Professional genealogist Donna Moughty presented “What is the Genealogical Proof Standard and Why Should I Care,” at yesterday’s Manatee Genealogical Society meeting. As usual for Donna, her presentation was clear, concise, and right on target. Although I try hard to follow the GPS, it is always good to have a reminder of the process:
A reasonably exhaustive search – Donna showed different examples of one of her ancestor’s date and place of birth. An ancestor she knew, but in two “primary” documents the information proved wrong.
A complete and accurate citation to the sources – We wish this was drilled into our heads when we were baby genealogists. It was reassuring that as expert as Donna is, she still finds facts and information in her earlier research lacking citation. (Is this an example of misery loves company?)
Analysis and correlation of the collected information – She showed examples in research she has done for herself and others, and implored the audience to write as you go. Writing makes sense of things. She admitted she loves to research and early on she’d spend all her time researching, and then when she started to write, found all sorts of information she was missing. (She admitted she wasn't making much money this way.)
Resolution of conflicting evidence – Donna showed four conflicting birth dates for one of her Irish Catholic ancestors. All stated the person was born in the month of October, but the day and year varied. Which one would you chose? The answer: the baptismal certificate. The reason is it is a church record and a Catholic baby at that time had to be baptized within a certain number of days after birth.
Soundly reasoned, coherently written conclusion – She made the case for writing your research as you go. This will catch any errors before you find yourself with “former cousins.” Those are the ones whose family you have followed in error. Up the wrong tree!
I’m glad Donna reminded me to create a research plan. Identify the problem and this should always be in the form of a question. She told the audience there is a difference between “surfing” and “researching.” She uses every online tool available, but when she showed a problem solved by using land records, a hand was raised, “where do you find those?” Donna smiled and explained only a small portion of information is online; for land and probate records, the local courthouse is where you need to go. Though FamilySearch.org is making some of these records available.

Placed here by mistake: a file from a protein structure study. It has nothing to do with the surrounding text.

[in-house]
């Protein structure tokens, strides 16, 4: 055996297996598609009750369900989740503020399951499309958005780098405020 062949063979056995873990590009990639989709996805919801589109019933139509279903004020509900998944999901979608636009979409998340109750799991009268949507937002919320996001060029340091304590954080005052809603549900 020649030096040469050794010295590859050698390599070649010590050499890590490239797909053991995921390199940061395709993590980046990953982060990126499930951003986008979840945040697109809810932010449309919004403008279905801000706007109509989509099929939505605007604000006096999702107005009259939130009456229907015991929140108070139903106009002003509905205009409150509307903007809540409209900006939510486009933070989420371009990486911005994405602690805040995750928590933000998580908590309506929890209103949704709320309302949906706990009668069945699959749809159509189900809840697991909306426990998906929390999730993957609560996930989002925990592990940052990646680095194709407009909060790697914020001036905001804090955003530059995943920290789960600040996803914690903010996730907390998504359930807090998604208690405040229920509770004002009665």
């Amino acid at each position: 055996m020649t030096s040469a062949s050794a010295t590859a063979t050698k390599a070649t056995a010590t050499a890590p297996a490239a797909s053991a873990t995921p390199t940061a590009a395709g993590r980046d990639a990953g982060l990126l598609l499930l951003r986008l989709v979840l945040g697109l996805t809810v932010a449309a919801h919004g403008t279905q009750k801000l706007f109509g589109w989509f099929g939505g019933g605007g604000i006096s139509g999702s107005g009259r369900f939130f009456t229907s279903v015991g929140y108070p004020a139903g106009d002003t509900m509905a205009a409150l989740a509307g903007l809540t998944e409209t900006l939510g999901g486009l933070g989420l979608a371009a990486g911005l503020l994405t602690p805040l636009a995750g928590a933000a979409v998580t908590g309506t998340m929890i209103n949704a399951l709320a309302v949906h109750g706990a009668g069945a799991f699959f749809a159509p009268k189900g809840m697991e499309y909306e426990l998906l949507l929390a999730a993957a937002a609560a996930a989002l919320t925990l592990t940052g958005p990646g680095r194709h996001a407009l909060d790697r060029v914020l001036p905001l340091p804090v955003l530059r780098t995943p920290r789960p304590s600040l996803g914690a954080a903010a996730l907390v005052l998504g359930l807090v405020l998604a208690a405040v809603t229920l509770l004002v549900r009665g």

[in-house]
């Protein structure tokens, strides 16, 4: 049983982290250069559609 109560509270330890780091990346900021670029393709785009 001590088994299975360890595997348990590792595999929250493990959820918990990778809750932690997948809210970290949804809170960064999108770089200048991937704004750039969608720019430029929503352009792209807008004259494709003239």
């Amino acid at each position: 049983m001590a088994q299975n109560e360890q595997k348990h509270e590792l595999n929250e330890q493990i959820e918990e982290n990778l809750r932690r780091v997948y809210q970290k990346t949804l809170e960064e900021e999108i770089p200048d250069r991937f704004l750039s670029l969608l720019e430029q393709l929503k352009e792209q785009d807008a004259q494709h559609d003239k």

Re-read your earlier research. You might find items you’ve missed. Analyze. Repeat.
We were comforted by Donna's confirmation of our belief - she repeated that she wasn't saying that Ancestry.com is going out of business, BUT she reminded people of all those early companies that have. Keep control of your information. Have a genealogy software program on your computer. Back up, and in her opinion, if you want your information online, the safer place to put it is on FamilySearch.org. She urged everyone to write their family history and share it with local repositories, the FamilySearch library, and the Allen County Public Library. Donna gave the audience a lot to think about.
Her website www.Irishfamilyroots.com has forms you can download and use. Also blog posts and if you sign up, they will be delivered to our inbox.
So the “surprise?” The Manatee Genealogical Society has started a Brag for Bucks time at the end of the meeting. For a dollar, a person can get up and share something they’ve discovered. My hubby gave up a dollar so he could share how he has uploaded his aunt’s and mother’s oral history onto their Person Page of FamilySearch.org. Now anyone can go to Kathryn Cutter Maki or Vilma Maki Hill and hear their voices. These are in five minute clips.
Then everyone with a FamilySearch.org family tree online was asked to access their FamilySearch.org app and see if there were any cousins in the room. Surprise! An immediate “ding” and two women realized their were related – 12th cousins!
Wish I had known. On the way home I downloaded the app so I’ll be ready the next time. What a fun thing to do at genealogical society meetings.